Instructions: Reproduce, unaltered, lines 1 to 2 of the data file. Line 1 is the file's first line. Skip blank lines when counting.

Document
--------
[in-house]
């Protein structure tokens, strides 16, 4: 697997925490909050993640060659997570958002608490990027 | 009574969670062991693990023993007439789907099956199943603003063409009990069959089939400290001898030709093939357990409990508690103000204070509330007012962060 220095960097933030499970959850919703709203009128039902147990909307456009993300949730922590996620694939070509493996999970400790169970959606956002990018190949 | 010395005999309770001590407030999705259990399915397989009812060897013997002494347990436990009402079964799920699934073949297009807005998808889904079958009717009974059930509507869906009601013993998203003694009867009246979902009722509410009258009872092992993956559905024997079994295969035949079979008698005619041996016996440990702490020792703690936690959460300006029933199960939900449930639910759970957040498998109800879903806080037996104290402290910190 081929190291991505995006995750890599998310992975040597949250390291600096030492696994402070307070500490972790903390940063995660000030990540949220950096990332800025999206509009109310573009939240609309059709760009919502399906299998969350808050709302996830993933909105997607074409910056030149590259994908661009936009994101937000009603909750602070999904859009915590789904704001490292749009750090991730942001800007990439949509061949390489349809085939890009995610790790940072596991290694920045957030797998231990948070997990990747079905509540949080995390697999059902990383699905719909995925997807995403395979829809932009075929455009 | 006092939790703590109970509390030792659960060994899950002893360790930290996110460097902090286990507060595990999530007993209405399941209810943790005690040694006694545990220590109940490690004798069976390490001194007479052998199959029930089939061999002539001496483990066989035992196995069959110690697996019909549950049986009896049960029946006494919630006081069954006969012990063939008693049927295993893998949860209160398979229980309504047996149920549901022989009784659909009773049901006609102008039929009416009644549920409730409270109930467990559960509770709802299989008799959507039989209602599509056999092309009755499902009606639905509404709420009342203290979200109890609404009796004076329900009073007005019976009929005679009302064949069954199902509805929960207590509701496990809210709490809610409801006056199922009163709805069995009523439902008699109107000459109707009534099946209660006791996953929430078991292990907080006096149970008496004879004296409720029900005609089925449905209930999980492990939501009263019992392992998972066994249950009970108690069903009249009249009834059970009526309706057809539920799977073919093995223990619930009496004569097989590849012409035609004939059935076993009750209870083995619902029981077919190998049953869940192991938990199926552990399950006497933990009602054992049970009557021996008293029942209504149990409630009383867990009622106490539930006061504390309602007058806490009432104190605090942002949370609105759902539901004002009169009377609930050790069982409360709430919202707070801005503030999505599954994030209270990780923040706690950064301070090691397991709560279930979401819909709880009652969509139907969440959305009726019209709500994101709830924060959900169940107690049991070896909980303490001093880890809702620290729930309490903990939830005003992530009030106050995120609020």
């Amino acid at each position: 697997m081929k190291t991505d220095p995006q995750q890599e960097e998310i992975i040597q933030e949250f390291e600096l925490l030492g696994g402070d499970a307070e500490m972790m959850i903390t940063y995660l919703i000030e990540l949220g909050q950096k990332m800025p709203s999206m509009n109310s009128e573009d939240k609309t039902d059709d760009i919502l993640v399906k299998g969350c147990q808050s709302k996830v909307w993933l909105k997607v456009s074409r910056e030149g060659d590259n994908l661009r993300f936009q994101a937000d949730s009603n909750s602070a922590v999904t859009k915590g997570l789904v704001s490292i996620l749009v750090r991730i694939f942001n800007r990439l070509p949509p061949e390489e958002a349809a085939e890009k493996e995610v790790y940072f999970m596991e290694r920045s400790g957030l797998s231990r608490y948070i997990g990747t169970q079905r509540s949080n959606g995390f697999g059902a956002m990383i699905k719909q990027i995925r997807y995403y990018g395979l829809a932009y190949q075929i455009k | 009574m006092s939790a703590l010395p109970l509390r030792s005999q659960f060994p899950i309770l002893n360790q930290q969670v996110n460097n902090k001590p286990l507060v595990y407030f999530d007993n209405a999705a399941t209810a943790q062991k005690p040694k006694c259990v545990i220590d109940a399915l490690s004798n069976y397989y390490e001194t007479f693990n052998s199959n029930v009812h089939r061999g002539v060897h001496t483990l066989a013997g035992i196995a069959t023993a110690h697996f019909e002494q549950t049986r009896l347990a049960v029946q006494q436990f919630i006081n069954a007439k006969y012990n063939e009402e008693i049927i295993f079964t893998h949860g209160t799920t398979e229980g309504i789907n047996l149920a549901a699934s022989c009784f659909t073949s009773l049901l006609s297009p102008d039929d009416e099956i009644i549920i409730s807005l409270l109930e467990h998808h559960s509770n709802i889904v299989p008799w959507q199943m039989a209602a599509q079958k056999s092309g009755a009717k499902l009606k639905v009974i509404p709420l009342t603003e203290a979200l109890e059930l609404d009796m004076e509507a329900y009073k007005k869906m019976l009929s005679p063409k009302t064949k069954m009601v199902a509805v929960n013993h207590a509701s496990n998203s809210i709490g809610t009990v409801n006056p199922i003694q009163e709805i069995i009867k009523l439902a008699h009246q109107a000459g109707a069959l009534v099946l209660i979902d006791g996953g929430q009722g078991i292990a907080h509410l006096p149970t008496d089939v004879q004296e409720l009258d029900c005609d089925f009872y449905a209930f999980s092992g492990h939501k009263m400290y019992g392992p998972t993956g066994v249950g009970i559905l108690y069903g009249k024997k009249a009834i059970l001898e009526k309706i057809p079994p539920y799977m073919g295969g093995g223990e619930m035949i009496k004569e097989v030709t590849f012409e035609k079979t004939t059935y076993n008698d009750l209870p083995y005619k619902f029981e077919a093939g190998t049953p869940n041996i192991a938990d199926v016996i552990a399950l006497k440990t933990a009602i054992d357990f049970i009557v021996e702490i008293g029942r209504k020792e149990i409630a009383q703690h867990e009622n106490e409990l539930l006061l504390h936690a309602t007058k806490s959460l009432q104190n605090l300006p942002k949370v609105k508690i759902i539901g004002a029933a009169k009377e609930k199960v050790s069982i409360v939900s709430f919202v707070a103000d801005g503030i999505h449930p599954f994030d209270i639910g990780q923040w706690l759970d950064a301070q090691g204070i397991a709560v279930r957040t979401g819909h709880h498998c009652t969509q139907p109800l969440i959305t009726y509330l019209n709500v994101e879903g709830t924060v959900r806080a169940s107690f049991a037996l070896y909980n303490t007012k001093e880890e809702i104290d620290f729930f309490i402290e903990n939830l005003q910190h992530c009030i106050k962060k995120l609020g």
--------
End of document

[in-house]
């Protein structure tokens, strides 16, 4: 697997925490909050993640060659997570958002608490990027 | 009574969670062991693990023993007439789907099956199943603003063409009990069959089939400290001898030709093939357990409990508690103000204070509330007012962060 220095960097933030499970959850919703709203009128039902147990909307456009993300949730922590996620694939070509493996999970400790169970959606956002990018190949 | 010395005999309770001590407030999705259990399915397989009812060897013997002494347990436990009402079964799920699934073949297009807005998808889904079958009717009974059930509507869906009601013993998203003694009867009246979902009722509410009258009872092992993956559905024997079994295969035949079979008698005619041996016996440990702490020792703690936690959460300006029933199960939900449930639910759970957040498998109800879903806080037996104290402290910190 081929190291991505995006995750890599998310992975040597949250390291600096030492696994402070307070500490972790903390940063995660000030990540949220950096990332800025999206509009109310573009939240609309059709760009919502399906299998969350808050709302996830993933909105997607074409910056030149590259994908661009936009994101937000009603909750602070999904859009915590789904704001490292749009750090991730942001800007990439949509061949390489349809085939890009995610790790940072596991290694920045957030797998231990948070997990990747079905509540949080995390697999059902990383699905719909995925997807995403395979829809932009075929455009 | 006092939790703590109970509390030792659960060994899950002893360790930290996110460097902090286990507060595990999530007993209405399941209810943790005690040694006694545990220590109940490690004798069976390490001194007479052998199959029930089939061999002539001496483990066989035992196995069959110690697996019909549950049986009896049960029946006494919630006081069954006969012990063939008693049927295993893998949860209160398979229980309504047996149920549901022989009784659909009773049901006609102008039929009416009644549920409730409270109930467990559960509770709802299989008799959507039989209602599509056999092309009755499902009606639905509404709420009342203290979200109890609404009796004076329900009073007005019976009929005679009302064949069954199902509805929960207590509701496990809210709490809610409801006056199922009163709805069995009523439902008699109107000459109707009534099946209660006791996953929430078991292990907080006096149970008496004879004296409720029900005609089925449905209930999980492990939501009263019992392992998972066994249950009970108690069903009249009249009834059970009526309706057809539920799977073919093995223990619930009496004569097989590849012409035609004939059935076993009750209870083995619902029981077919190998049953869940192991938990199926552990399950006497933990009602054992049970009557021996008293029942209504149990409630009383867990009622106490539930006061504390309602007058806490009432104190605090942002949370609105759902539901004002009169009377609930050790069982409360709430919202707070801005503030999505599954994030209270990780923040706690950064301070090691397991709560279930979401819909709880009652969509139907969440959305009726019209709500994101709830924060959900169940107690049991070896909980303490001093880890809702620290729930309490903990939830005003992530009030106050995120609020």